Wednesday, May 9, 2012

Odiya Dalma - Maa of all Dals! :p

Dalma is a one-pot wonder that is lentil-based and can include almost any vegetable. I usually make a big pot whenever I make it and it is often! I can have one bowl of this when in mood for soup or something light to eat. Alternatively, I have it with rice or chapatti. A veggie fry on the side makes it a complete meal.

The various vegetables and the Panch Phutana (indigenous to the eastern part of India) give it a distinct flavor. Lightly mashing up a fresh green chilli for the raw heat and the smoked Lanka Jeera Gunda take it to a different level. Did I mention it was easy to make? Yes, it is - all the more reason to make it often. I often wonder how it got it's name - anyone with more info about the same, please share. The reference to "Maa of all Dals" is just me being silly - don't quote me! :p

My parents are not much into dals - so this was something I have picked up in my culinary journey as a convenient item to make when in a hurry. Hope you get to try this!


Toor Dal - 1 and 1/2 cup
Chana Dal - 1/2 cup
Water - 3-4 times the amount of this mix, about 6-8 cups of water

Potato - 1 large, chopped into cubes (about 10 pieces)
Pumpkin - 1 inch cubes, about 24 pieces
Brinjal - 1/2 large, chopped into cubes (about 24 pieces)
Zucchini - 1 medium, chopped into cubes
Tomato - 2 medium, chopped in half
Coconut - 2 tbsp, grated
Ginger - 1 inch, grated (I sometimes add it chopped but a bite into it while eating is not that good!)

Turmeric Powder - 2-3 tsp
Salt - as per taste
Chilli Powder - 1 tbsp

Put all the above ingredients in the pressure cooker. Let it boil before putting the pressure lid on.
Wait for one whistle in Medium-High heat.
Reduce heat to Medium and let it continue cooking for another 5-10 minutes.
Let it sit without heat till the pressure lid opens without any push from your end.
When open, stir to mix all the ingredients nicely. Be gentle to avoid mashing everything.

For tempering (aka Chaunk aka Tadka aka Baghar)

Ghee\Canola oil - 2 tbsp
Dry bay leaves - 2-3
Dry red chillies - 2-3
Panch Phutana - 2 tsp

Heat ghee (or Canola oil, as I sometimes use). I use the type of heavy-bottomed utensil that is shown in the pic below which is specifically meant for tempering. Ghee gives it a distinct flavor when used.
Add the dry bay leaves and the Panch Phutana (more about this special spice mix below). Let it roast and splutter. Once it splutters, add it to the cooked Dal mixture available in the pressure cooker.

Let the Dal continue cooking for another 5-10 mins and absorb the flavors of the tempering ingredients. Garnish with fresh coriander leaves (optional). Add a dollop of Ghee when serving - the more generous and less health-conscious you are, the better it will taste! ;)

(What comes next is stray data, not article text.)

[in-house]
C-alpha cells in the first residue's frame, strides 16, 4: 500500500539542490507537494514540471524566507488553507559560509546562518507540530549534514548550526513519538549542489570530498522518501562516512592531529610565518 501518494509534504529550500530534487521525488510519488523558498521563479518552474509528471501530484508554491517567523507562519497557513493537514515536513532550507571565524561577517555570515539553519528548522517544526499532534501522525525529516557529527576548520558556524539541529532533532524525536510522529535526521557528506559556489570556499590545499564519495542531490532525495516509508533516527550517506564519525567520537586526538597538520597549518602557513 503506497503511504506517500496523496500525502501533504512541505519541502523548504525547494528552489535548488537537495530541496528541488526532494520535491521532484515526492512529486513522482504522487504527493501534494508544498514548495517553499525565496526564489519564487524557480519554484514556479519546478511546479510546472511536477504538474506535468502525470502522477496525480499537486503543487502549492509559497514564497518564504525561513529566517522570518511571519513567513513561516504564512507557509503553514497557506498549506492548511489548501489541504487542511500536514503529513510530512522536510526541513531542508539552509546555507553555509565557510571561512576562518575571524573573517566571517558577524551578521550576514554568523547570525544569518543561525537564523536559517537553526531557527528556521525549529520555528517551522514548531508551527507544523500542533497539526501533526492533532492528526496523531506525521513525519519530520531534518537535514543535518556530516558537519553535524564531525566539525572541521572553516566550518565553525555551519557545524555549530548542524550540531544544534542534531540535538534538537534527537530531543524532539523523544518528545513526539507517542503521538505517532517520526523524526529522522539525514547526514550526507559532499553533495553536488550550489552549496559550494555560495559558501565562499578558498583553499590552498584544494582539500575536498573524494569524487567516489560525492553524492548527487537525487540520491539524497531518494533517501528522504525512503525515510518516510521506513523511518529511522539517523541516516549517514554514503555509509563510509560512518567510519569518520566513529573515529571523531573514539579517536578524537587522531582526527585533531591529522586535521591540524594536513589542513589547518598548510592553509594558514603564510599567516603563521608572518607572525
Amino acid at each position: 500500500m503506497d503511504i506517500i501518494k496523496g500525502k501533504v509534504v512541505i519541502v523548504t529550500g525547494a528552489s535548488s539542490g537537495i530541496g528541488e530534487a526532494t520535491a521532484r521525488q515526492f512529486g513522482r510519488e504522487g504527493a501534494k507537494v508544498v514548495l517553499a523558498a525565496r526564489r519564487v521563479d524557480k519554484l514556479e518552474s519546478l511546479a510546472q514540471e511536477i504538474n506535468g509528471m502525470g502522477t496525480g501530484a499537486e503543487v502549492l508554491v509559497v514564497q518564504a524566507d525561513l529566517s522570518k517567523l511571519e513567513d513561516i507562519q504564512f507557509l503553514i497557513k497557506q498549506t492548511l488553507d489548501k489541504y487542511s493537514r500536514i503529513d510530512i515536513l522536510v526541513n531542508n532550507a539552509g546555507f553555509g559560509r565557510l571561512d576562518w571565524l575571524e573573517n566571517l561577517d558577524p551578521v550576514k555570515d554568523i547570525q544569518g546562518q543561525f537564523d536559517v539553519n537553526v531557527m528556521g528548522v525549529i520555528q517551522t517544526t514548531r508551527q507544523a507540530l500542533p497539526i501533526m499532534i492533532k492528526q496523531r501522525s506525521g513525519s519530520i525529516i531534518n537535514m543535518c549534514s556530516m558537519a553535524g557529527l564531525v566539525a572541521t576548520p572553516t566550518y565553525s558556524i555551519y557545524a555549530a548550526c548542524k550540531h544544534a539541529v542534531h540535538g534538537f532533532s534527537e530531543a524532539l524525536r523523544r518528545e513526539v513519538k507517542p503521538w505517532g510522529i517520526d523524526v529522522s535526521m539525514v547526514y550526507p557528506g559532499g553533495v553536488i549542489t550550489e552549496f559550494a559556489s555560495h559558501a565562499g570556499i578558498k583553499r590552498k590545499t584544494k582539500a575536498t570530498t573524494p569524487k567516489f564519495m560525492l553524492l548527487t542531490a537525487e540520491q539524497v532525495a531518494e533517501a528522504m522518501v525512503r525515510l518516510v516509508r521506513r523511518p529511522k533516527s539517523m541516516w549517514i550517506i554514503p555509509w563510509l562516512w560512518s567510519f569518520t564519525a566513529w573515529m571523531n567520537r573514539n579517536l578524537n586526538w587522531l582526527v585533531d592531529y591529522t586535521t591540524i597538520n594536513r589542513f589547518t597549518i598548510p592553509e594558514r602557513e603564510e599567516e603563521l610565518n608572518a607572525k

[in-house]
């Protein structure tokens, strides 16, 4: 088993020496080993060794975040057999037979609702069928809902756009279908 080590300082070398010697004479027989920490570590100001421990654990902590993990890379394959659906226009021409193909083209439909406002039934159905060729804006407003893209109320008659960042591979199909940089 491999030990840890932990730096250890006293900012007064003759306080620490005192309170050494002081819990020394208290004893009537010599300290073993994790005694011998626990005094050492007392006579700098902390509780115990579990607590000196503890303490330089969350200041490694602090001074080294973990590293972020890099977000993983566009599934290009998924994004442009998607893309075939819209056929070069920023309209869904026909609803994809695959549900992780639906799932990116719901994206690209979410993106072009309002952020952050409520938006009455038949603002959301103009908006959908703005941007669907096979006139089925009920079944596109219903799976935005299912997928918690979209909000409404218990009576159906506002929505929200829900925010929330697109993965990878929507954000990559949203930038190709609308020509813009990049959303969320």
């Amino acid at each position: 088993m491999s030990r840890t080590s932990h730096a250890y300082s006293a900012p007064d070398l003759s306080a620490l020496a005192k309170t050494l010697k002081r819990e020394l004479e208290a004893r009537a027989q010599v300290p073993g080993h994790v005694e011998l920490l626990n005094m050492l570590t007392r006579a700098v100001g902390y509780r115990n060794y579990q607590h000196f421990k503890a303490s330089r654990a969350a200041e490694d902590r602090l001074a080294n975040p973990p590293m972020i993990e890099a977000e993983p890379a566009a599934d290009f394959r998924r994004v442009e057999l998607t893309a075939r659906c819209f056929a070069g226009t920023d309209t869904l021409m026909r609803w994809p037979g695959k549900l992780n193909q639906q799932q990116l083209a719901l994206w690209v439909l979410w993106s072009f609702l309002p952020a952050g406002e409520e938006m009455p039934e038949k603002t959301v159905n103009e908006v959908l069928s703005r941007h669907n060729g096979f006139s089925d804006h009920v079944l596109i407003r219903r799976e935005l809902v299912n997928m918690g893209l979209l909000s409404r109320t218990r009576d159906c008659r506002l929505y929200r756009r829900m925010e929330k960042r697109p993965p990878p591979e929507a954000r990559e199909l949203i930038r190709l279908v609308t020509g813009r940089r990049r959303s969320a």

Wikipedia entry for "Panch Phoron":
All of the spices in panch phoran are seeds. Typically, panch phoran consists of fenugreek seed, nigella seed, cumin seed, black mustard seed and fennel seed in equal parts.[2] Some cooks prefer to use a smaller proportion of fenugreek seeds, which have a mildly bitter taste...
In the tradition of Oriya, Maithili and Bengali cuisine , panch phoron is typically fried in cooking oil or ghee, which causes it to immediately begin popping. This technique is known as "tempering", called ବଘାର (baghaar) in Oriya, ফোড়ন (phoŗon) in Maithili or বাগাড় (bagaŗ) in Bengali and छौंक (chaunk) in Hindi.
 Health benefits of this spice (Source: Tarla Dal)
  • The presence of cumin may stimulate the secretion of pancreatic enzymes, important factors in proper digestion and nutrient assimilation. As with other carminative spices, cumin's digestive stimulating effects are due to its content of volatile oils.
  • Mustard is a good source of selenium and magnesium and is also a good source of omega-3 fatty acids as well as iron, calcium, zinc, manganese, magnesium, protein, niacin and dietary fiber.
  • The seeds of the fenugreek plant are known to be great cleansers of the system and those of fennel acts as a digestive, appetite enhancer.
  • Kalonji seeds have been known to have many healing properties including migraine, chronic colds, palpitations, alopecia, asthma.


Radhika said...

This is something new to me and seems packed with so much nutrients and sounds simple as well. Thanks for sharing this recipe.

Tickling Palates
Event : Fruit Recipes

Priya said...

Omg, super comforting dal..inviting.

Recipeswap said...

I like the fact that its easy to make and that it has loads of veggies. really nice.

Home Cooked Oriya Food said...

like the new name of dalma - maa of all dals...
I used to hate dalma as a kid, now it is a favorite... healthy, yummy and easy - whats not to like!

Padhu said...

Comforting dish! Nice pics

Pragyan said...

@Radhika - Yes, it is full of nutrients! Hope you get to try and like it! I may have a banana-based post for Fruit recipes event!

@Priya - Thanks - yes, it is! Particularly how easy it is to make...

@Recipeswap - You are right! Most Odiya recipes are a mix of veggies..nutritious and convenient.

@Somoo - Glad you liked my take on the name "Dalma" .. I am not entirely wrong, am I? ;) Like you, I used to hate it as a kid..I am sure my kids will also hate it coz I will make it so often! :D

@Padhu - Thanks for coming by! Appreciate the comment.

notyet100 said...

This dal is new for me,,looks yum,..

Pragyan said...

@Notyet100 - thanks! :) It is yummy and healthy as well (without the ghee)! :)

Paaka Shaale said...

WOW!!! This dal looks yummy. I? had never heard of this. Thanks for introducing me to something new :)

Pragyan said...

Thanks, Paaka Shaale! It is mild and nutritious in flavor. Hope you get to try it - look forward to hear how it turned out! :)